Pittsburgh Post-Gazette

Brazil constructi­on firm ordered to pay $2.6 billion

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NEW YORK — Brazilian constructi­on conglomera­te Odebrecht was ordered on Monday to pay $2.6 billion in fines to settle charges it bribed officials in a dozen countries.

The payout order, by U.S. District Judge Raymond Dearie in Brooklyn, came after U.S. and Brazilian authoritie­s determined after a plea agreement was reached in December that Odebrecht could not afford to pay more than that amount. The company had agreed to pay up to $3.5 billion in penalties.

In a federal court proceeding lasting only a few minutes, the judge imposed the terms of the December deal between the company and prosecutor­s, including the appointmen­t of an independen­t compliance monitor for three years. The monitor has already begun work.

The judge said Odebrecht will pay nearly $2.4 billion to Brazil, $116 million to Switzerlan­d and $93 million to the United States.

Prosecutor­s said in court papers that Odebrecht had inadequate anti-corruption controls and little or no anticorrup­tion compliance program from 2001 to 2016, when it paid about $788 million in bribes to secure contracts for more than 100 projects in a dozen countries. Those countries were identified as Angola, Argentina, Brazil, Colombia, Dominican Republic, Ecuador, Guatemala, Mexico, Mozambique, Panama, Peru and Venezuela.

Prosecutor­s said the bribes secured $3.3 billion in ill-gotten benefits for Odebrecht and its co-conspirato­rs. They said that after Odebrecht became aware of an investigat­ion by Brazilian law enforcemen­t authoritie­s into corrupt payments and related probes in the U.S. and Switzerlan­d, the company’s employees and executives tried to conceal and destroy evidence of crimes.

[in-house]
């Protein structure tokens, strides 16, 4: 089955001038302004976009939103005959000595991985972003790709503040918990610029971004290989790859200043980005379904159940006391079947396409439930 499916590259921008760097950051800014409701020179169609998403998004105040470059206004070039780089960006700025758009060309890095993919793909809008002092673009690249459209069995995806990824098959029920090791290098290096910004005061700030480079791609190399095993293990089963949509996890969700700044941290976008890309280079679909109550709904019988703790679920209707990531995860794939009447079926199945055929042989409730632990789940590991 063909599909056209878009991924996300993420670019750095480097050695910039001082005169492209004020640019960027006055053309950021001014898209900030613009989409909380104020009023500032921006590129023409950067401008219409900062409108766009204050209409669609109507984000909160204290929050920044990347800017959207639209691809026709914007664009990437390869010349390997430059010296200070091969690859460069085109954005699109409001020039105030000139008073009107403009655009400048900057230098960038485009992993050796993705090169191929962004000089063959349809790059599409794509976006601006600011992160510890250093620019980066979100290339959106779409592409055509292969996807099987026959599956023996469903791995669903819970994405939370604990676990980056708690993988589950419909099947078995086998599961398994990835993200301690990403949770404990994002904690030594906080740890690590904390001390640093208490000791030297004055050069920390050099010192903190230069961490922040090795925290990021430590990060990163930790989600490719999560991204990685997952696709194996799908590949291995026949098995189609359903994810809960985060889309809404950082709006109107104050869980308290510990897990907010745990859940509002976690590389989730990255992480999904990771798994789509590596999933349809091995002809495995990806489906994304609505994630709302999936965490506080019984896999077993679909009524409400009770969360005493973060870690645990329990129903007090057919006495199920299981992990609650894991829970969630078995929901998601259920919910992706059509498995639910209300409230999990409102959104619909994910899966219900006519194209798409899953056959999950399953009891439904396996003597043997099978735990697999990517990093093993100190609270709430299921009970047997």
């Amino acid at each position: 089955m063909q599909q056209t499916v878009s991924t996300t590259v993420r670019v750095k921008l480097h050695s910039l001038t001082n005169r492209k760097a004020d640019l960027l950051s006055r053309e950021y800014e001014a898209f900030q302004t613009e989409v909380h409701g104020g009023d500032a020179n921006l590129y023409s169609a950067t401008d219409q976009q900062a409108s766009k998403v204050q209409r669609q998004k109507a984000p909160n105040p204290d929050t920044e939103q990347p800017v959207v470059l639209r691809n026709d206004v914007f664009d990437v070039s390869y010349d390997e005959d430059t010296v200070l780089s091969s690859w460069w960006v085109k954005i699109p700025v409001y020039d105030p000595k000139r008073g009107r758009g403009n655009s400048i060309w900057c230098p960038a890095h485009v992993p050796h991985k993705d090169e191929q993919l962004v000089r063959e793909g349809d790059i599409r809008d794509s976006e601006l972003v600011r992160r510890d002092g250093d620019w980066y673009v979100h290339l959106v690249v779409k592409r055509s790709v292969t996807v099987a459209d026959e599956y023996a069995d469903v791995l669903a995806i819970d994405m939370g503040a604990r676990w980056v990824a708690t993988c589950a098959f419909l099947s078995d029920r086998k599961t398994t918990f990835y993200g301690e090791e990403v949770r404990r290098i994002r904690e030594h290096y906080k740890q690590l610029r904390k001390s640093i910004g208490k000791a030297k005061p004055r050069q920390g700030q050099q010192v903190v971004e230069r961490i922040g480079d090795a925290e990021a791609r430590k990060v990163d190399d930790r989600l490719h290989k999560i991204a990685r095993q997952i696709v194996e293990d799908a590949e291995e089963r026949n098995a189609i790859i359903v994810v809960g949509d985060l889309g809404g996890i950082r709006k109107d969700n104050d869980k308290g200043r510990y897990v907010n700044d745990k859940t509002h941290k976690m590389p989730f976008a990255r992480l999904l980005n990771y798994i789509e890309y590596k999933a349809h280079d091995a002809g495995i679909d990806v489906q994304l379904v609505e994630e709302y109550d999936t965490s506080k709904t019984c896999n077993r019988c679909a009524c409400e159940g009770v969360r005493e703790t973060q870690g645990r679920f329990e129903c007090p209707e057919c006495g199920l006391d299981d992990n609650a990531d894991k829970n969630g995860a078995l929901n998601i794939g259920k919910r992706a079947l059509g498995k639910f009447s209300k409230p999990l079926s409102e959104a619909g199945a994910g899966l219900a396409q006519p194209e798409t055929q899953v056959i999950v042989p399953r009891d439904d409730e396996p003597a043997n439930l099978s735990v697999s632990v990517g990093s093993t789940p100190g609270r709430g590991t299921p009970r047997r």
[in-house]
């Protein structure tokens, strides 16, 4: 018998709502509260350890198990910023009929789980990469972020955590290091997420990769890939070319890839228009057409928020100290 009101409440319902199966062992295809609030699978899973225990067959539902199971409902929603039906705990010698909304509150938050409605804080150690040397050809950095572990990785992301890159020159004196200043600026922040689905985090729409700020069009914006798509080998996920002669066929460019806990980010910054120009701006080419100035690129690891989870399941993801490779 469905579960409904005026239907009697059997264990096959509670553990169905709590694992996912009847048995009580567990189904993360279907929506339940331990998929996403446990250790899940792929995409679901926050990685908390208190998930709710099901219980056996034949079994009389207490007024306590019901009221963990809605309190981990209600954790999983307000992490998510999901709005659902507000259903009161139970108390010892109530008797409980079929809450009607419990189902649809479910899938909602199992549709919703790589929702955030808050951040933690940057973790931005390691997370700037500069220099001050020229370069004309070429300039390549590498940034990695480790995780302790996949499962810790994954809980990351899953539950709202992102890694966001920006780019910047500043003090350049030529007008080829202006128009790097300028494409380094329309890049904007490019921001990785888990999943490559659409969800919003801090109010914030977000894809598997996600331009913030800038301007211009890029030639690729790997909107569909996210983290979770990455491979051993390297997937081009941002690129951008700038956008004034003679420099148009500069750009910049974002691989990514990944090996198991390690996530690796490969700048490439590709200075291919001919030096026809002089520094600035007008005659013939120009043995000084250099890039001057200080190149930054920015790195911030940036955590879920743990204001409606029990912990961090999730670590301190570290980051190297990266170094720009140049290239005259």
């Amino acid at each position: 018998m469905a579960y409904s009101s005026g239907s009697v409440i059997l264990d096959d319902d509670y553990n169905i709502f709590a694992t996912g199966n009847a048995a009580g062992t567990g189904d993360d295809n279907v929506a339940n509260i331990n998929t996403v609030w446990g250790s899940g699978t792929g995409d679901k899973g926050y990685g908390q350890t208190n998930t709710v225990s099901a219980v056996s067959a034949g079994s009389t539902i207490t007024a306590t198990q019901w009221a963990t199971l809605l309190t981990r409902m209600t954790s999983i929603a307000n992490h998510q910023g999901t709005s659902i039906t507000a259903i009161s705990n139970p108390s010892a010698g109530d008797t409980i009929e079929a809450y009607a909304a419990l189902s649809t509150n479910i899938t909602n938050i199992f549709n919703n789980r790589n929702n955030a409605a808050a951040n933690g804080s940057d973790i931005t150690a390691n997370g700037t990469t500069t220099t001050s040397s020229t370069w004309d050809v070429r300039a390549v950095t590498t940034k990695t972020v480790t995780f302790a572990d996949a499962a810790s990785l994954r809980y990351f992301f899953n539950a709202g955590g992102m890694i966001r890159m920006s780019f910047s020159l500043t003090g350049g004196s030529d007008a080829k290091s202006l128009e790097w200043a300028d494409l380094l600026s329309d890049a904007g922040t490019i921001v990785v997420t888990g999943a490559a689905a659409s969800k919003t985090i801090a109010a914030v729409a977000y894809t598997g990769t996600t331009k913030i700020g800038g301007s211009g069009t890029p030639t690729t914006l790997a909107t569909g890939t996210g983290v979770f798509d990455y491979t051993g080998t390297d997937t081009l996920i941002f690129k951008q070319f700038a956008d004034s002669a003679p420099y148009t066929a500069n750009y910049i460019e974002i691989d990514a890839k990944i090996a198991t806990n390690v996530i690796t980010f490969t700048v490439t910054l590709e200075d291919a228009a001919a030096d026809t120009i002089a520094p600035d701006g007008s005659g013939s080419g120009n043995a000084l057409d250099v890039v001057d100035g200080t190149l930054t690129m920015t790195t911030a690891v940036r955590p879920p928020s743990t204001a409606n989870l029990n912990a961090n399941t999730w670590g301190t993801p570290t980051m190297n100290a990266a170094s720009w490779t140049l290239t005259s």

The legal case was brought in the United States after it was determined that some offshore entities used to hold and disburse funds were owned or operated by people in the U.S. and some meetings related to the bribery scheme occurred in Miami, authoritie­s said.

Meanwhile, dozens of current and former executives at Odebrecht have signed plea bargain agreements with Brazilian authoritie­s and given extensive testimony about bribes paid in exchange for desirable legislatio­n, state contracts and other favors. That testimony, made public last week, is unsettling Brazilian politics and has led Brazilian authoritie­s to open corruption investigat­ions into about 100 politician­s.

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